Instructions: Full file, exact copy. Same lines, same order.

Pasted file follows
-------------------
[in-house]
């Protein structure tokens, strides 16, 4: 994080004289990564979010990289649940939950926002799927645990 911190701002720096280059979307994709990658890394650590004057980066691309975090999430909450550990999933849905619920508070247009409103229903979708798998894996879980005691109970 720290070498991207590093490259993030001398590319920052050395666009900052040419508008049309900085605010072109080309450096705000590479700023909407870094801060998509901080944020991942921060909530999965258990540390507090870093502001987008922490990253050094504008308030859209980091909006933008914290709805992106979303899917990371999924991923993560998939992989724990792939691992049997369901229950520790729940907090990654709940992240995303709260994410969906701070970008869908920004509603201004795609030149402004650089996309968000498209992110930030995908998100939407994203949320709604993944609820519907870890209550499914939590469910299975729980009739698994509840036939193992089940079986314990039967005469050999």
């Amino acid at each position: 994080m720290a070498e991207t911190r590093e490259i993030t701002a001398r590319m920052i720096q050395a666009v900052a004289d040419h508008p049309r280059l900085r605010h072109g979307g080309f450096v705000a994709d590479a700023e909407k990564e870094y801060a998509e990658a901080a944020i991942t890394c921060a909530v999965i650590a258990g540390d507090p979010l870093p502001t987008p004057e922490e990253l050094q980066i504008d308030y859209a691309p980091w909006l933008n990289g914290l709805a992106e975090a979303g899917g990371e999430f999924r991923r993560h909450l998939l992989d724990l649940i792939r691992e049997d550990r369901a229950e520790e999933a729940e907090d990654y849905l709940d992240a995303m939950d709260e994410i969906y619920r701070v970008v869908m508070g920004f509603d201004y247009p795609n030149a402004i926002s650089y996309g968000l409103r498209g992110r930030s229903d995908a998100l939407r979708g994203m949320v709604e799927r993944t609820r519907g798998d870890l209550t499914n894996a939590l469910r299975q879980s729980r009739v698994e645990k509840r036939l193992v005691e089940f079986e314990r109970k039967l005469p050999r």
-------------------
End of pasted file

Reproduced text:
[in-house]
């Protein structure tokens, strides 16, 4: 994080004289990564979010990289649940939950926002799927645990 911190701002720096280059979307994709990658890394650590004057980066691309975090999430909450550990999933849905619920508070247009409103229903979708798998894996879980005691109970 720290070498991207590093490259993030001398590319920052050395666009900052040419508008049309900085605010072109080309450096705000590479700023909407870094801060998509901080944020991942921060909530999965258990540390507090870093502001987008922490990253050094504008308030859209980091909006933008914290709805992106979303899917990371999924991923993560998939992989724990792939691992049997369901229950520790729940907090990654709940992240995303709260994410969906701070970008869908920004509603201004795609030149402004650089996309968000498209992110930030995908998100939407994203949320709604993944609820519907870890209550499914939590469910299975729980009739698994509840036939193992089940079986314990039967005469050999």
């Amino acid at each position: 994080m720290a070498e991207t911190r590093e490259i993030t701002a001398r590319m920052i720096q050395a666009v900052a004289d040419h508008p049309r280059l900085r605010h072109g979307g080309f450096v705000a994709d590479a700023e909407k990564e870094y801060a998509e990658a901080a944020i991942t890394c921060a909530v999965i650590a258990g540390d507090p979010l870093p502001t987008p004057e922490e990253l050094q980066i504008d308030y859209a691309p980091w909006l933008n990289g914290l709805a992106e975090a979303g899917g990371e999430f999924r991923r993560h909450l998939l992989d724990l649940i792939r691992e049997d550990r369901a229950e520790e999933a729940e907090d990654y849905l709940d992240a995303m939950d709260e994410i969906y619920r701070v970008v869908m508070g920004f509603d201004y247009p795609n030149a402004i926002s650089y996309g968000l409103r498209g992110r930030s229903d995908a998100l939407r979708g994203m949320v709604e799927r993944t609820r519907g798998d870890l209550t499914n894996a939590l469910r299975q879980s729980r009739v698994e645990k509840r036939l193992v005691e089940f079986e314990r109970k039967l005469p050999r």